A struggling orchid will put all of its energy into flowering even if it’s about to die, and in this process we really want the orchid to put its energy into its leaves and roots (the parts that will help keep it alive!).
If your orchid is pretty content and you are soaking it for a bit of a spa treatment, you may wish to leave the bloom stem on.
Cut above the second node from the base of the stem (depicted below). The node acts as a barrier that seals off to prevent infections from reaching the ‘heart’ of the plant.
5. Tea/Water Bath: The water bath is where the hydration magic happens! If you want to keep it super simple, pour some room temperature filtered or distilled water into a glazed or plastic orchid pot. Fill it up about half way.
Glazed or plastic pots are important because you don’t want an permeable terra cotta pot releasing the water it contains.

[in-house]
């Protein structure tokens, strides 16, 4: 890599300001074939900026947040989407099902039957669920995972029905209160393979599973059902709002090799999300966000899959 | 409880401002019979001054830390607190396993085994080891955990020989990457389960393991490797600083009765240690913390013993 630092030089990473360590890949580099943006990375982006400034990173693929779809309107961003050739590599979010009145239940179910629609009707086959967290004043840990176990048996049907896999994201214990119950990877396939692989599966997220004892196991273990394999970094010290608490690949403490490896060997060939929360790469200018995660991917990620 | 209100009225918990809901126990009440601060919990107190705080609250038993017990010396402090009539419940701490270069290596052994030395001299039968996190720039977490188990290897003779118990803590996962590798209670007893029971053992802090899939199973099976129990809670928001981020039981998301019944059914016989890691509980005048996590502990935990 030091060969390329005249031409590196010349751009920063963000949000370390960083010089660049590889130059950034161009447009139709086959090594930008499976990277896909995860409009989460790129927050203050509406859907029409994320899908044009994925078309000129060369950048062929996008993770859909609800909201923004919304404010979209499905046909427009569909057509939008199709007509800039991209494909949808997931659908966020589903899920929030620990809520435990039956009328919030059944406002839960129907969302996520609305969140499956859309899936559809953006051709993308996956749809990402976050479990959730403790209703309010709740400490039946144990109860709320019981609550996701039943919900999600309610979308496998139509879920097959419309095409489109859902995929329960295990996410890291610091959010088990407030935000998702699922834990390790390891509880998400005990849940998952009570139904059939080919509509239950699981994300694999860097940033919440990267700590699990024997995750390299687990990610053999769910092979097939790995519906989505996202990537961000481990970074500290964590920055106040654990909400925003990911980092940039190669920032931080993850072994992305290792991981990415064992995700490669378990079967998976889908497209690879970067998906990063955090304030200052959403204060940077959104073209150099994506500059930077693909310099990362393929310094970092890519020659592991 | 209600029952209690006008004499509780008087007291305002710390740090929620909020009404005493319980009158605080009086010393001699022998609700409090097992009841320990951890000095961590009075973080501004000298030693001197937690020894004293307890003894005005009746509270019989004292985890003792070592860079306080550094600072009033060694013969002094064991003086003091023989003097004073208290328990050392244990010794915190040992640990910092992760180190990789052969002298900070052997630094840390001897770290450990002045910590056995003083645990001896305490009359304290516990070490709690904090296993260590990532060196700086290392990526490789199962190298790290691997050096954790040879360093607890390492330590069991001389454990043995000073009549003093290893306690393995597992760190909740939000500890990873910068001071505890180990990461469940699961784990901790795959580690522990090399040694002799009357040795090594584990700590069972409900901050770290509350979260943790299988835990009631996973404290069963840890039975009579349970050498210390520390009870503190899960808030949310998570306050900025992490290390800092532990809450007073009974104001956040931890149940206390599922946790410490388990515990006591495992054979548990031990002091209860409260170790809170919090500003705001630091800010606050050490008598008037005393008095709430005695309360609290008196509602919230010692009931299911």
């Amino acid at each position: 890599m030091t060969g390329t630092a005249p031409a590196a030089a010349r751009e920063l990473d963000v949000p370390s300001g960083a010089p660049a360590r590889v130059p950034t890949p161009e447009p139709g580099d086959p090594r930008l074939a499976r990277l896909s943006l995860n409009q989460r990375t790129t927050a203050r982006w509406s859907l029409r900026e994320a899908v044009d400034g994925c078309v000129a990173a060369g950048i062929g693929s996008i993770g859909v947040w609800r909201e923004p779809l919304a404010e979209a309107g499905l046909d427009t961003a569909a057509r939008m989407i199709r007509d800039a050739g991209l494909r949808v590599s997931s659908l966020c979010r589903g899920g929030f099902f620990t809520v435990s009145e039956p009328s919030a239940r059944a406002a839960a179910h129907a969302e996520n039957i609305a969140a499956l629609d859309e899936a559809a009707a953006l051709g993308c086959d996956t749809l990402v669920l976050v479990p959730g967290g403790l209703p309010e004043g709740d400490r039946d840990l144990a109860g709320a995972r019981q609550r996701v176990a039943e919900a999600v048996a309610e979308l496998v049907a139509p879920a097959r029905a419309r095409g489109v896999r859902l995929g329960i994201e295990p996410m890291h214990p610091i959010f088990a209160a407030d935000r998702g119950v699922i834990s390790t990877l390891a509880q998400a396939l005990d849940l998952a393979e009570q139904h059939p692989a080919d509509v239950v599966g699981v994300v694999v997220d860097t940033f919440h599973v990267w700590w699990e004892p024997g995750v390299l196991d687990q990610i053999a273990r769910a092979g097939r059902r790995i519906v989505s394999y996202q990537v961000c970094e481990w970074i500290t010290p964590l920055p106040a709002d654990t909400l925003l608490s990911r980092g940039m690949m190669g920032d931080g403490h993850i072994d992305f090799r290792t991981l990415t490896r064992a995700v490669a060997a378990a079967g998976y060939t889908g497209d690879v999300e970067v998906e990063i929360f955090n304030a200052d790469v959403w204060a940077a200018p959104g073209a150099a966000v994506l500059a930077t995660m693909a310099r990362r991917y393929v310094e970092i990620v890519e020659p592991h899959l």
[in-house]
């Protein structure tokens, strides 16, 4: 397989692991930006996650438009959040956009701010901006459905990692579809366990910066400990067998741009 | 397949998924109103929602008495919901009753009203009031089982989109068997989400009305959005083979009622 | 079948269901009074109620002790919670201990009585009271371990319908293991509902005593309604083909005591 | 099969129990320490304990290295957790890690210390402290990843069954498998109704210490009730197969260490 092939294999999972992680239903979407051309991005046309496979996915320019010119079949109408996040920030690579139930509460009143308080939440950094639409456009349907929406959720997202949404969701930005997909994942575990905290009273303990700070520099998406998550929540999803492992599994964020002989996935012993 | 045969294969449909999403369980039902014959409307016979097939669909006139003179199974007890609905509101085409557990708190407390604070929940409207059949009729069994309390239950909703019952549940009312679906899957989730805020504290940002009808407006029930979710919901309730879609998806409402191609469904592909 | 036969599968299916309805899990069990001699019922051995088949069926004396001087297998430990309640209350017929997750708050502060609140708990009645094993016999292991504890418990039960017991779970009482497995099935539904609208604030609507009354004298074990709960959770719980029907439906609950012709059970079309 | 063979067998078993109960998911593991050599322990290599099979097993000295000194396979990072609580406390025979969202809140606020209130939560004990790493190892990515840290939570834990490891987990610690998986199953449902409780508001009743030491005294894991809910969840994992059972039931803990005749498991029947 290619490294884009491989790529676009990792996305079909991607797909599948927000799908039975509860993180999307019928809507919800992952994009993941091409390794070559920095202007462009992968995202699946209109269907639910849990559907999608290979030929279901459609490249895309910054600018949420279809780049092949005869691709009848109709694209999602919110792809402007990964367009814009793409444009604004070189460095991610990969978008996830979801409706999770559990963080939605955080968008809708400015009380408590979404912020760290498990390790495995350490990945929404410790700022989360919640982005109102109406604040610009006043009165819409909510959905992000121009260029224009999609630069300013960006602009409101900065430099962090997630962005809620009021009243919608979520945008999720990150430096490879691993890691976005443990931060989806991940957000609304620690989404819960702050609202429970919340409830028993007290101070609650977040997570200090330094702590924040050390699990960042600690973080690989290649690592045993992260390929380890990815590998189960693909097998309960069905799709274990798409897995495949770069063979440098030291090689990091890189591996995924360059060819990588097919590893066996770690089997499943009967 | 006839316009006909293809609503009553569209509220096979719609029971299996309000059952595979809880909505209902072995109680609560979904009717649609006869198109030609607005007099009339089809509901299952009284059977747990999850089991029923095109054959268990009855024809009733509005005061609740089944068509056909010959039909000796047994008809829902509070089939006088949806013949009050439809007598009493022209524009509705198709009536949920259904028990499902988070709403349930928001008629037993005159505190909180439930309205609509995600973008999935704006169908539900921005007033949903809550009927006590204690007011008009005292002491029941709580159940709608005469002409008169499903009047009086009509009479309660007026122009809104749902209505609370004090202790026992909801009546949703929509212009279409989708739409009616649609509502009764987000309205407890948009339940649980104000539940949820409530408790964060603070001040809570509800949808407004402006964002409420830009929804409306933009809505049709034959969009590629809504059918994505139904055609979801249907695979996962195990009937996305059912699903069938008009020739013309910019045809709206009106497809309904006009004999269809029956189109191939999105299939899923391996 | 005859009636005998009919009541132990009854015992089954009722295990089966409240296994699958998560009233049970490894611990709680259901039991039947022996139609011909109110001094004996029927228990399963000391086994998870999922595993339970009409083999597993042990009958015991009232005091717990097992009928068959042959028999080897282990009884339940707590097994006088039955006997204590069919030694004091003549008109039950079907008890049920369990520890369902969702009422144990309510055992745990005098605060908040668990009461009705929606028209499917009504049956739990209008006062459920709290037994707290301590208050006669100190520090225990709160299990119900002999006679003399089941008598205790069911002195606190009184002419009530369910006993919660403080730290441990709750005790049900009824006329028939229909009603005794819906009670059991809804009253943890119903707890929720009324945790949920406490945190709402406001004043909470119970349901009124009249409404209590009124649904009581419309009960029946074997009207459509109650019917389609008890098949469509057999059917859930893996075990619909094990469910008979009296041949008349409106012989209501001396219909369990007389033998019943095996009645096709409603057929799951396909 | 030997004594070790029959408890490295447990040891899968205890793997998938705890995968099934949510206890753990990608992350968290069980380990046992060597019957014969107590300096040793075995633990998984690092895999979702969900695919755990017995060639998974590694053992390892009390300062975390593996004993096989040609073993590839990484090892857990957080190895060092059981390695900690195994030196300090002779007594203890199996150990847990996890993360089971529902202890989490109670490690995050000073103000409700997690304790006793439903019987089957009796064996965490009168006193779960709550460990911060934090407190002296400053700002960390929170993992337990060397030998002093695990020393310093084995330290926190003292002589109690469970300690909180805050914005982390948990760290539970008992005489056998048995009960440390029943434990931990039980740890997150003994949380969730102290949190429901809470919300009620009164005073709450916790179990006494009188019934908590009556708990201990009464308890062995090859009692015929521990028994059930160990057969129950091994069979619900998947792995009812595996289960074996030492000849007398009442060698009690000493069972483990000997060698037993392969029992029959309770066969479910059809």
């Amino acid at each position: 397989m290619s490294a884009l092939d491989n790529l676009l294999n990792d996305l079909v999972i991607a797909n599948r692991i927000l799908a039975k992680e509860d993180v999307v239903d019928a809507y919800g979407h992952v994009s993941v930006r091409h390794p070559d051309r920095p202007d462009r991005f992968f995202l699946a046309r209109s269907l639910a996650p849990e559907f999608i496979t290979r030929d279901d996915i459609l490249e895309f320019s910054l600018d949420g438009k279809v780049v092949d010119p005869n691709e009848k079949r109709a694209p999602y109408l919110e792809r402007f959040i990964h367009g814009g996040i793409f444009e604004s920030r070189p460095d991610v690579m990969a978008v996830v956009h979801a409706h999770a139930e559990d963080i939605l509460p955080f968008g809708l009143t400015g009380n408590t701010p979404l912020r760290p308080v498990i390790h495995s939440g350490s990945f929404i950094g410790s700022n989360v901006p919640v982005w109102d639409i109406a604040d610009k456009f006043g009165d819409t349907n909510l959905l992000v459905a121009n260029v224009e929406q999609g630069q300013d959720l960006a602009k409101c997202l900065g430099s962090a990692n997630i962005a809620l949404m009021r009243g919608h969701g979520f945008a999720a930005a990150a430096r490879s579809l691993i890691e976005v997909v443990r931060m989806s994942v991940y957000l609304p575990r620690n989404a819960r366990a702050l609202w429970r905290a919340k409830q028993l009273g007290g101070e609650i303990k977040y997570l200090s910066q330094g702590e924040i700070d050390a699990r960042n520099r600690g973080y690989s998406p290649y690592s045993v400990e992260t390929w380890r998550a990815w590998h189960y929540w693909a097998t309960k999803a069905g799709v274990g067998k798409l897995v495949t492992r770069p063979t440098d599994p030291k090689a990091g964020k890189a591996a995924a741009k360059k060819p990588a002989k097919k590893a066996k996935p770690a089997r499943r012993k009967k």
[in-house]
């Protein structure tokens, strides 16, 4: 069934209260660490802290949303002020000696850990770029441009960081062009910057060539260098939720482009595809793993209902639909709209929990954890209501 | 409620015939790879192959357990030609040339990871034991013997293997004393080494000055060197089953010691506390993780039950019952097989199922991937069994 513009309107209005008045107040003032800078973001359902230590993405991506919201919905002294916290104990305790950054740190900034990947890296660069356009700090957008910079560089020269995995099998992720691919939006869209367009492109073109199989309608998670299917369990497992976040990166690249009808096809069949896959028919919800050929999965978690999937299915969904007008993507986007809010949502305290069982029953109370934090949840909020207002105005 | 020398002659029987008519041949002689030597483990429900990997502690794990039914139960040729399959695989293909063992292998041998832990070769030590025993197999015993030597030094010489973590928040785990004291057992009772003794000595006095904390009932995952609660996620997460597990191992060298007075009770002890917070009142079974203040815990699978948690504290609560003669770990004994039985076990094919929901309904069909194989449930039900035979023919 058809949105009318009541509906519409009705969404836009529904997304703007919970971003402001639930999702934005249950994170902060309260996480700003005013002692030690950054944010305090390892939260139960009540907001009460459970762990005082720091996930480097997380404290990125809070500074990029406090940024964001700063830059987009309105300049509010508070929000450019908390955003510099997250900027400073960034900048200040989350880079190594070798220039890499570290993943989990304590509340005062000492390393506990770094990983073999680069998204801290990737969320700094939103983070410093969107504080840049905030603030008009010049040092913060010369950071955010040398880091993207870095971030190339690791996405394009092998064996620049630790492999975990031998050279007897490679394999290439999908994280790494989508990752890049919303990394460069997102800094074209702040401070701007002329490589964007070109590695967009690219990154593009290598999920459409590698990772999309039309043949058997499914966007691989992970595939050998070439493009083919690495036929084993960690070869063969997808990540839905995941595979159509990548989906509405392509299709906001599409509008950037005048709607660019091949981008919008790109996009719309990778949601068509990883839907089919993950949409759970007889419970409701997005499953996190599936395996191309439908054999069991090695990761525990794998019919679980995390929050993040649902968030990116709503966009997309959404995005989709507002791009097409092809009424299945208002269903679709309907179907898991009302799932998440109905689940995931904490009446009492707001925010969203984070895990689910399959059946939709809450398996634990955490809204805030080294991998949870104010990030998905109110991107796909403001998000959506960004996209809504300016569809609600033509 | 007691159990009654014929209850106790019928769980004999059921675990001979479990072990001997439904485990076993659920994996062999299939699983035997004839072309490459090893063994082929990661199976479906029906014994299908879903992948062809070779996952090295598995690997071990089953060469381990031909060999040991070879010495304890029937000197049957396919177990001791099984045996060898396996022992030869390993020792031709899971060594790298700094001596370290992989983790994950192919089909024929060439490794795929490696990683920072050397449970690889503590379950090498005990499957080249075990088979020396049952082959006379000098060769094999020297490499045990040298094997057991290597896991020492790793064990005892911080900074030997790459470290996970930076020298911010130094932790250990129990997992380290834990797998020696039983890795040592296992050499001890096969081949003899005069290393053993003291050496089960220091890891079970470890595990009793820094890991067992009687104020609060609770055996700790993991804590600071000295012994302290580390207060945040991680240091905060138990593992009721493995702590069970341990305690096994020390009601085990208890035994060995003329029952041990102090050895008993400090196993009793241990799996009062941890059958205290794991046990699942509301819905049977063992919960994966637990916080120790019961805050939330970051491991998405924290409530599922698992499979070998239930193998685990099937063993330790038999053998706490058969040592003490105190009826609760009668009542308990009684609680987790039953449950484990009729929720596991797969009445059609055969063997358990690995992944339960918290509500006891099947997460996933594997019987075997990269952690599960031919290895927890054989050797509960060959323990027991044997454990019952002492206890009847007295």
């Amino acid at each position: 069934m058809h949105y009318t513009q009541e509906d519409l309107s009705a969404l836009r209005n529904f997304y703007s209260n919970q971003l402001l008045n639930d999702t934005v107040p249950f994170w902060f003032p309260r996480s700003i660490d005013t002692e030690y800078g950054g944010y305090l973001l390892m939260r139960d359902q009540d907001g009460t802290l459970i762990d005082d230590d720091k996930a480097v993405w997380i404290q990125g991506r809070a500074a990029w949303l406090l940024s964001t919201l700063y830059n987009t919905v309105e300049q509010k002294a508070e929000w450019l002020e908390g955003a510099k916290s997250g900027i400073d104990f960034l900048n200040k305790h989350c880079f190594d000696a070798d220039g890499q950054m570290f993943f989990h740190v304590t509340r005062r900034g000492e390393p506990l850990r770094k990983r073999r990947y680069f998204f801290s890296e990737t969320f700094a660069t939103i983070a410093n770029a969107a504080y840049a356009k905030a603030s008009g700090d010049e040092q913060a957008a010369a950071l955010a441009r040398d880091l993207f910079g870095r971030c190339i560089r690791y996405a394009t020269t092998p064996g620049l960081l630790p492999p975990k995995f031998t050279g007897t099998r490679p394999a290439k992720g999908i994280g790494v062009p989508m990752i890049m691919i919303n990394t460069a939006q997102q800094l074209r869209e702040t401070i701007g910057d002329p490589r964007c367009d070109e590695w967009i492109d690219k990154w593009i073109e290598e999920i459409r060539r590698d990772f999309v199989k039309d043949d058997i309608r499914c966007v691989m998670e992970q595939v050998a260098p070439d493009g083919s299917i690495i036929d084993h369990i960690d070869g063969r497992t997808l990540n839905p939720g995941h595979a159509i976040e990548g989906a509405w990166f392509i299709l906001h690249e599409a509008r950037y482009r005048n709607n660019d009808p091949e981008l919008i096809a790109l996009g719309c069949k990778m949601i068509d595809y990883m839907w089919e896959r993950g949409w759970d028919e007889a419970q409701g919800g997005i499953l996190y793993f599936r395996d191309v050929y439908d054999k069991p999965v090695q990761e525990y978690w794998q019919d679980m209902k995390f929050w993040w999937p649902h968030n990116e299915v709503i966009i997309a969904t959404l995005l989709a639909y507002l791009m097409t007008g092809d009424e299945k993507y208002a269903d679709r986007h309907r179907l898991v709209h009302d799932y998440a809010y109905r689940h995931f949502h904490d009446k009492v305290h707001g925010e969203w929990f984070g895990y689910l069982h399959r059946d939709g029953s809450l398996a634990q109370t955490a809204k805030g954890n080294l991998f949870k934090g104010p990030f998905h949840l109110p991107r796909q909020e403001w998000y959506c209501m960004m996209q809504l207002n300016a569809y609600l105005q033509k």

If you’re interested in kicking it up a notch, steep a plain black tea bag (anything that is 100% unflavored black tea) in the room temperature filtered or distilled water for ten minutes. Why black tea? The idea here is that black tea is slightly acidic (which orchids love) and contains a little nitrogen, which provides a little nutrition boost for your orchid. Basically the black tea serves as a little energy pick-me-up for your orchid.
Does this really work? I used black tea water for the first two or three weeks of the soaking method and it certainly didn’t harm my orchid! Whether it made a significant contribution to my orchid’s comeback I’m not sure.
After you sort out your water, pop your orchid into the bath. Make sure the crown of the orchid (the part where leaves are sprouting from) is suspended out of the water.
Now that your orchid doesn’t have anything solid to hang onto with its roots, you may find it wants to flop over in the pot. Do your best to MacGyver a gentle support system. I used three elastics and a bloom stake to support mine (see below).
6. Alternate soaking and drying: Your orchid’s roots are not (yet) adapted to living in water all the time. Too much water equals root rot. That’s why it’s important to alternate soaking the roots with allowing them to dry out completely.
A good pattern to start with is soaking during the day and allowing the roots to dry out completely overnight by placing your orchid in a dry orchid pot (or similar container).